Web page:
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Hermits Lake sewage to Crown Point?

Updated: March 26, 2013 12:04PM



CROWN POINT — At the March 20 Lake County Drainage Board meeting, the future of the privately owned Hermits Lake sewage treatment plant was discussed.

The county has been running the facility since the state took it over and directed the county to take over its operation. Dan Gardner, the clean water coordinator for Lake County Surveyor George Van Til, said that the sewer system that serves Hermits Lake, Hidden Lake and Hawthorn Hills subdivisions has been the subject of discussion regarding the feasibility of MS4 funding.

Any MS4 funding — for the separation of storm and sanitary sewage systems — has to be requested well in advance of disbursement. Gardner said he has been getting a lot of requests for MS4 financing from area communities.

In addition, the improvements to the Hermits Lake system would be so large as to require work from the Army Corps of Engineers, and that would take federal funding.

Mark Lopez, chief of staff to U.S. Rep. Pete Visclosky, said, “I have had preliminary discussions with County Commissioner (Gerry) Scheub as well as Mayor Dave Uran on the subject (of taking this sewage into the City of Crown Point sewer system). Both expressed a desire to protect the public health interest of the residents in the impacted community.”

If the system were to fail it would impact Foss Ditch, Lake Dalecarlia, Lowell and the Kankakee River. Foss ditch is a regulated drain that flows south. This is located south of the continental divide. It does not flow north to Crown Point.

In February, the Drainage Board listed capital projects for MS4 sewage separation. They had identified Hermits Lake to qualify for submission to the Corps of Engineers.

The three rural subdivisions southeast and outside of the City of Crown Point had been polluting the south county waterways for many years. The state had repeatedly cited the small private treatment plant that served that area with dumping raw or poorly treated sewage into Foss Ditch.

The Lake County commissioners have been trying to get Crown Point to take it over since the adminastration of Mayor James Metros — the answer has always been no. It is a political hot-bed in the city.

The city has not only been reluctant to accept sewage from non-residents, the Hermits Lake system in particular is looked upon as not working properly. The county budgeted $285,000 in 2012 for running the system. That is more than the system receives in sewer fees from the 260-plus homes that feed into the system.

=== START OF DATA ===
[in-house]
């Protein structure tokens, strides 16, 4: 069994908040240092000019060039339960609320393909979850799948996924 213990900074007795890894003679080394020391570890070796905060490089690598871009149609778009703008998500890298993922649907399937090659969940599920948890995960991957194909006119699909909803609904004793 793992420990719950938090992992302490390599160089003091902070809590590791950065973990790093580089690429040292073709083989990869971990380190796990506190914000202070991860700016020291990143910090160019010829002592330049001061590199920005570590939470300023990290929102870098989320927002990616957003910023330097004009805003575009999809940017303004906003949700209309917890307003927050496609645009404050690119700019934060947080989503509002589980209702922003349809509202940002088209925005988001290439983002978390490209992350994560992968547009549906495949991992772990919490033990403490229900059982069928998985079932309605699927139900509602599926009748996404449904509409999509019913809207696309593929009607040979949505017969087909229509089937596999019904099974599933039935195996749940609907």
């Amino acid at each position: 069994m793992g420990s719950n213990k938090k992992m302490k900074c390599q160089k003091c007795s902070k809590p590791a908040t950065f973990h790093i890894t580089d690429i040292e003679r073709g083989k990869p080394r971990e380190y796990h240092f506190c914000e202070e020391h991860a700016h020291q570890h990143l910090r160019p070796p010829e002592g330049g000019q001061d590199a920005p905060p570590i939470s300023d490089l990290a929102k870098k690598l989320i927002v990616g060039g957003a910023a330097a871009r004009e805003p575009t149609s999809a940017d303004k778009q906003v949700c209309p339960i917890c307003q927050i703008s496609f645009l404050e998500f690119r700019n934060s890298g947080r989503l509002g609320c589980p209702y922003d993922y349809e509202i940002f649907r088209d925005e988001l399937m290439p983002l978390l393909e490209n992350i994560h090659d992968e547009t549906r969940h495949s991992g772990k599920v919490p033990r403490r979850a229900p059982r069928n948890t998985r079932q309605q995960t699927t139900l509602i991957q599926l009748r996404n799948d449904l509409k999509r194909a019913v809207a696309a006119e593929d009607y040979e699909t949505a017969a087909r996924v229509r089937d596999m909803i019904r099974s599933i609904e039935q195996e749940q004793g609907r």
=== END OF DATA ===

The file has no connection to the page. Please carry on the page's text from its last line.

A number of wells in the area along 121st Avenue, or Buck Hill Road, have already failed and residents are paying the city to tap into the water system at this time, but only after signing a no remonstrance clause if the city should ever annex their land.

With wells failing it would be probable that all the residents of the subdivisions would be required to get not just municipal sewer but also water service. If this were the case then the residents there would probably be asked to voluntarily annex into the city.

The Board of Public Works and Safety had explained that they did not want to annex piecemeal but in one large piece of land.

In the past when an isolated instance of one home is allowed to get just water, just sewer or both, without becoming part of the city, existing residents have made large and loud objections.

In a story that appeared in the June 29, 2000 issue of The Star, under a rate increase in 2000 a state loan of $550,000 was paid off. There was also a grant of $550,000 to finance upgrades to the Hermits Lake sewer system. The Lake County Council also gave final approval in June of 2000 to create a Sewer Department that allowed the county to receive the state grant money.

James Flannery, a member of the Board of Directors of the Hermits Lake Homeowners Association, said that the association had modified and cleaned up the system and got the facility in compliance between 2002 and 2004.

“We were a nice success story,” said Flannery. “There had been through all of these dialogues the right thing to do here for the environment is to convert that treatment station to a lift station and pump across to the facility at Ellendale Farm. It is the appropriate environmental solution.”

Flannery also added that the equipment at Hermits Lake’s plant is ancient and is on borrowed time.

Flannery also felt as far as annexation it would have to be with a residents’ option regarding city sidewalks and city lighting. Normally those would be required for a city neighborhood.

“It could be done without it requiring that significant cost to the residents,” Flannery said.

All homes would have to have separate water, storm water and sanitary sewer lines to meet city codes. With MS4 court judgment on the city it would be hard to get anything done without meeting those requirements.



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